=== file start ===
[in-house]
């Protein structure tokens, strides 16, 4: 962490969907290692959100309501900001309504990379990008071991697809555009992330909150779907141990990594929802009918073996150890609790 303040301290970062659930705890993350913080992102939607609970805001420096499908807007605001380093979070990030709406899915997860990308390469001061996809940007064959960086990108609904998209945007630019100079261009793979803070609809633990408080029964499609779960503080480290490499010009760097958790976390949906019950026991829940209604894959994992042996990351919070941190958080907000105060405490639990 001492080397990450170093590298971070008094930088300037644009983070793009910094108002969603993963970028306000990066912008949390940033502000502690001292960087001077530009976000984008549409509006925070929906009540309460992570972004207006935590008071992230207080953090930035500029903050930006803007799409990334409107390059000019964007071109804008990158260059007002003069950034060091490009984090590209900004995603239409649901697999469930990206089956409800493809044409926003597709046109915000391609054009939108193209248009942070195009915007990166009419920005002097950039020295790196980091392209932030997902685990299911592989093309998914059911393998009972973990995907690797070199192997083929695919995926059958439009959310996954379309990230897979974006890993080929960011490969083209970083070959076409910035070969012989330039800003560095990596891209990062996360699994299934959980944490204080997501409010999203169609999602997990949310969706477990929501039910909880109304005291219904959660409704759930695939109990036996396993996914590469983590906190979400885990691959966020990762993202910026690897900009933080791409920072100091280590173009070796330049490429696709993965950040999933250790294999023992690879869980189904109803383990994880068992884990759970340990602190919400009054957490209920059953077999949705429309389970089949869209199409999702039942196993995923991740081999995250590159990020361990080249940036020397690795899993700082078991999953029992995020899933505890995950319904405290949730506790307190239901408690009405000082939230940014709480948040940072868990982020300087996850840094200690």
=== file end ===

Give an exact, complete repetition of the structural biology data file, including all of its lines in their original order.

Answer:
[in-house]
């Protein structure tokens, strides 16, 4: 962490969907290692959100309501900001309504990379990008071991697809555009992330909150779907141990990594929802009918073996150890609790 303040301290970062659930705890993350913080992102939607609970805001420096499908807007605001380093979070990030709406899915997860990308390469001061996809940007064959960086990108609904998209945007630019100079261009793979803070609809633990408080029964499609779960503080480290490499010009760097958790976390949906019950026991829940209604894959994992042996990351919070941190958080907000105060405490639990 001492080397990450170093590298971070008094930088300037644009983070793009910094108002969603993963970028306000990066912008949390940033502000502690001292960087001077530009976000984008549409509006925070929906009540309460992570972004207006935590008071992230207080953090930035500029903050930006803007799409990334409107390059000019964007071109804008990158260059007002003069950034060091490009984090590209900004995603239409649901697999469930990206089956409800493809044409926003597709046109915000391609054009939108193209248009942070195009915007990166009419920005002097950039020295790196980091392209932030997902685990299911592989093309998914059911393998009972973990995907690797070199192997083929695919995926059958439009959310996954379309990230897979974006890993080929960011490969083209970083070959076409910035070969012989330039800003560095990596891209990062996360699994299934959980944490204080997501409010999203169609999602997990949310969706477990929501039910909880109304005291219904959660409704759930695939109990036996396993996914590469983590906190979400885990691959966020990762993202910026690897900009933080791409920072100091280590173009070796330049490429696709993965950040999933250790294999023992690879869980189904109803383990994880068992884990759970340990602190919400009054957490209920059953077999949705429309389970089949869209199409999702039942196993995923991740081999995250590159990020361990080249940036020397690795899993700082078991999953029992995020899933505890995950319904405290949730506790307190239901408690009405000082939230940014709480948040940072868990982020300087996850840094200690």